It was a cloudy afternoon in Heathrow, when I discovered Graham Greene. Or was it just the hazy fluorescent lights inside the terminal gave me the impression of a cloudy day? I was on my way back from Barcelona and was stuck in Heathrow for a few hours before my connecting flight back to the States. I remembered being dismayed by the scant choice of shops in the terminal where UA had ended up. Worst of all, there was not one decent bookstore, besides a tiny newsstand sporting a few popular magazines and some pulp fictions. I guess the entire world knows that Americans don’t read.
Heathrow was gargantuan and constantly under construction. The roundtrip on the airport shuttle (including waiting time) to the main terminal could take close to two hours. But I had nothing to do anyways and didn’t want to risk finding myself on an 8 hours transatlantic flight without a decent book. The horror!
So off I went and happily found myself back in the buzzing commercial world of the main terminal and had the choice of not just one, but three excellent bookstores in the maze of shopping concourse. It is a good thing that the rest of the world does seem to read.
Earlier that year, I finished reading Irving’s Widow for One Year, in which he raved about Graham Greene, a name illiterate little me had never heard till then. So when my eyes caught sight of the entire series of ordinary looking light green spines of Graham Greene, I stopped. They were very simple looking books indeed. Every volume was rather thin; each cover was nothing more than a black and white photograph. Black letters said”Graham Greene” in georgia font on top of each spine. Among all the unfamiliar titles, “Stamboul Train”, “The Heart of the Matter”, “Brighton Rock”, “The Power and Glory”, etc., I picked up “The End of the Affair”. It appealed to me because it fit my mood then. Yes, it fit the mood for that trip. I’ve always been a fast reader and I figured this little book probably wouldn’t last me even half way into the flight. But then I could get some sleep, I thought.
Amazingly, I was wrong. Greene was good at packing so much into so little of a book. Each sentence deserved re-read after re-read. They were like good wine that one had to savor each sip carefully in order to acquire all the flavors condensed in those simple innocent looking drops. His book wasn’t easy read despite its carefully structured plots, witty humor, and elegant sentences. I often imagined the author’s face as he wrote each story. In my mind, that somber face always had a cynical sneer clinging onto its tilted lips, and in its eyes, there was tired sadness so thick that forced me to put down the book from time to time in order to get air.
“The End of the Affair” was a depressing tale, but when reader has been pushed to the edge of despair and darkness, at the very end, Greene gave the reader a flicker of hope. Even though the hope had a heavy religious tint, even though I’m not religious and usually religion turns me off right away, but Greene’s religious philosophy touched me and made it acceptable and romantic, almost.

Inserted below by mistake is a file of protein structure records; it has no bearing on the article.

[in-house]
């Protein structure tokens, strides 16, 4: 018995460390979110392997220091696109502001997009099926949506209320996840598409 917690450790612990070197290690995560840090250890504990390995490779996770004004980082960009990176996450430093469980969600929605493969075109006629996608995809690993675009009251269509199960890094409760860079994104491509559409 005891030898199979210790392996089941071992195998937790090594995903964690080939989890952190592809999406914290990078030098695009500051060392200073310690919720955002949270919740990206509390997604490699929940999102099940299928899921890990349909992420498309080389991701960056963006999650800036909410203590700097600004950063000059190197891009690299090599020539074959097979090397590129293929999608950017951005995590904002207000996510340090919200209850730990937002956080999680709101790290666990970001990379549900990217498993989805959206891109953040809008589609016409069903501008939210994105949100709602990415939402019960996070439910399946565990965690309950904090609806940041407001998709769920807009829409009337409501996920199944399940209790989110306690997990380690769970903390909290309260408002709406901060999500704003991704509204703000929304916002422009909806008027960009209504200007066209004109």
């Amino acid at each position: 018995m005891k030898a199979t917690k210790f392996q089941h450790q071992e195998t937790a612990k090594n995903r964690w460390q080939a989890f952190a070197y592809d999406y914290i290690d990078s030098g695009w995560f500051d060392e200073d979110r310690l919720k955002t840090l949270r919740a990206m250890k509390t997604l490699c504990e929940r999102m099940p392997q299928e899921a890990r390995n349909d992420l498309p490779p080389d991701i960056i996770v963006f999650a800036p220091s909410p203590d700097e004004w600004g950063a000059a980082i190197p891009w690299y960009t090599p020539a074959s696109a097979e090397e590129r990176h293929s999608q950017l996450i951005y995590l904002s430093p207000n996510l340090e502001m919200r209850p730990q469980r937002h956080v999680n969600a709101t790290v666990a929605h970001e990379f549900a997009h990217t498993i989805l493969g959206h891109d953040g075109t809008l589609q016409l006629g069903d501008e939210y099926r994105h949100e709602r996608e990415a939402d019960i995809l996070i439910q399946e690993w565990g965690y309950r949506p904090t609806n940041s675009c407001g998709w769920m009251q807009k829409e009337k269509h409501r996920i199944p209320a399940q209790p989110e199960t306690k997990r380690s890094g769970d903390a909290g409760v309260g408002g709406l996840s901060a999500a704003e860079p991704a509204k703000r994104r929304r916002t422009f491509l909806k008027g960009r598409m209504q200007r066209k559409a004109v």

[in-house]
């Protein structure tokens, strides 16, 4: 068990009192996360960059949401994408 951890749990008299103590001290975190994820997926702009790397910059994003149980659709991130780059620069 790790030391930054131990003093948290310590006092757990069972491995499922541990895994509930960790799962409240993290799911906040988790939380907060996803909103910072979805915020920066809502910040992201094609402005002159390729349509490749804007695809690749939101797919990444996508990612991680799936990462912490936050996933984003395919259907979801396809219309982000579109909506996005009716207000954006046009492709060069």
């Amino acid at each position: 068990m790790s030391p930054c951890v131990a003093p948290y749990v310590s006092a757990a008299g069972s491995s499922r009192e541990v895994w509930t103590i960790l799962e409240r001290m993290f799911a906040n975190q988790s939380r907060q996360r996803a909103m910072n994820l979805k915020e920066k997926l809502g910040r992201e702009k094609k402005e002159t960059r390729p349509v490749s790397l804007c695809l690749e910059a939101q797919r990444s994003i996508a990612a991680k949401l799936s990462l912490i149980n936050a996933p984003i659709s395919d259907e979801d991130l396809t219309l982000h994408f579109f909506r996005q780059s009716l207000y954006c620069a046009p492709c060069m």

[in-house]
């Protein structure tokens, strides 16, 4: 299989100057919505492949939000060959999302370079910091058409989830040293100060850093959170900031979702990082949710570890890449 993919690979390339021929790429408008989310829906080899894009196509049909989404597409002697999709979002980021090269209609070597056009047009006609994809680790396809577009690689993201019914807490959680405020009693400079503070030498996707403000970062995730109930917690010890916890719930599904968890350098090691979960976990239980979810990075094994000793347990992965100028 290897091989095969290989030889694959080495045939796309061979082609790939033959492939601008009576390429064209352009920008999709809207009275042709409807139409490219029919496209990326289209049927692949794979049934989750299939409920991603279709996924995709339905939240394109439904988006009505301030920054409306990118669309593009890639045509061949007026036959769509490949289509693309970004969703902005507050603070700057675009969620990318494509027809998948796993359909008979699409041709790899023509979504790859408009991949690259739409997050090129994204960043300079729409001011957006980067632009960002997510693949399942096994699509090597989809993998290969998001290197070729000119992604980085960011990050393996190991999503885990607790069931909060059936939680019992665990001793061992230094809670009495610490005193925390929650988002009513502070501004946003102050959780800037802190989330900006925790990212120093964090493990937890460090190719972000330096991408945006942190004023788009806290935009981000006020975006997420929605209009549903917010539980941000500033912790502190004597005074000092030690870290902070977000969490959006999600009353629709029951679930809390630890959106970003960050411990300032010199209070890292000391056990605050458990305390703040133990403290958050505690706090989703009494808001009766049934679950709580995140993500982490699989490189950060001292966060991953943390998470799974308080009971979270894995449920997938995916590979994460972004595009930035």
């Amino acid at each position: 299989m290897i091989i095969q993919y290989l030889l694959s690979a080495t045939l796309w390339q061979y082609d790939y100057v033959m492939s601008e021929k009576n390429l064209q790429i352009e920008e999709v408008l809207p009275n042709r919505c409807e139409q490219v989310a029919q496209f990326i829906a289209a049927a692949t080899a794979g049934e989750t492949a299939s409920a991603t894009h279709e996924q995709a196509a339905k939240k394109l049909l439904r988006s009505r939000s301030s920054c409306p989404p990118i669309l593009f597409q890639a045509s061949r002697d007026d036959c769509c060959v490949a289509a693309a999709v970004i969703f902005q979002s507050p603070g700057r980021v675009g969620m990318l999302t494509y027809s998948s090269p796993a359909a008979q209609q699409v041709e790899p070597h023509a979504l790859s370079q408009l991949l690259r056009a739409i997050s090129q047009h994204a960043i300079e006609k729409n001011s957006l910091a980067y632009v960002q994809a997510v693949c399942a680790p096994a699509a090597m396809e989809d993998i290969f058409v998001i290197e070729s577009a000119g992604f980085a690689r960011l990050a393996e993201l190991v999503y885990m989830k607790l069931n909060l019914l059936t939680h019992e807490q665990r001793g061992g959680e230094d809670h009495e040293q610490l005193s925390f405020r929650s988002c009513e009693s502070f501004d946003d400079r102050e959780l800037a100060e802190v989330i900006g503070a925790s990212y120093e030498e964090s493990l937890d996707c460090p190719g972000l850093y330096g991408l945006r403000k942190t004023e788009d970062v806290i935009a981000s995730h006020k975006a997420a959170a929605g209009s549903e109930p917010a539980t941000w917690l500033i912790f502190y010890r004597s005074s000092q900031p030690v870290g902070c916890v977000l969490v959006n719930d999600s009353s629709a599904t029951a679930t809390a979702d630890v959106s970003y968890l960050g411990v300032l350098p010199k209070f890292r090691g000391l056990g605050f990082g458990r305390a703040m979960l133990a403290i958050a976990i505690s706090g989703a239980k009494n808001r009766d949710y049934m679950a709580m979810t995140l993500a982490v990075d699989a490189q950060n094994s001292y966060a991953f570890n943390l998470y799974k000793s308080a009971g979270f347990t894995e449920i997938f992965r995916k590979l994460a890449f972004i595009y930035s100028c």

From then on, Greene became my author of choice on any ocean crossing flight. It was hard to justify reading Greene on land, though. There was too much distraction when I wasn’t confined to my little bubble thirty thousand feet above ground. To date, I’ve only managed to finish The Quiet American in the comfort of home. (The book is better than the film, in my opinion. Because Greene’s world is a lot less clear-cut black and white than the world of Hollywood.)
You could imagine how delighted I was when I found an audio book of Greene’s book, “The Third Man”. Very typical of his books, it only contained two cassettes. But how it had turned my last two days commute into such a luxurious ride in the wave of his silky words! The beauty of words!
“‘I was stunned to see those boy’s tears rolling down his thirty-five years old face.'”
“‘The silence is more than an absence.”
“He is a man of conflict, conflict between his Christian name and his three hundred years Dutch descent of a surname. Rollan looked at and commented on every woman passed by, and Martin swore off them insistently.”
(I’m reconstructing these from memory so they are probably a little off from his original words, but you get the idea.)
It was fun to learn how the four powers divided up post-war Vienna like they did in Shanghai. Greene’s sarcastic humor was at its best describing the international patrols communicating in the language of their enemy: the cautious British officer, the chivalrous American, the French who was always ready to be entertained, and the rigid and in-personable Russian all fumbling in the fog of broken german. I was amazed also that my history class back in China forgot to mention the evil imperialist powers didn’t just served up insulting occupations to proletarian nations like China. They did the same to their capitalist brothers like Austria, too.
I just started listening to the story a second time this morning. Good things must be savored.
Now I’m very curious about the movie. “The film in fact is better than the story because it is in this case the finished state of the story.” Greene said himself.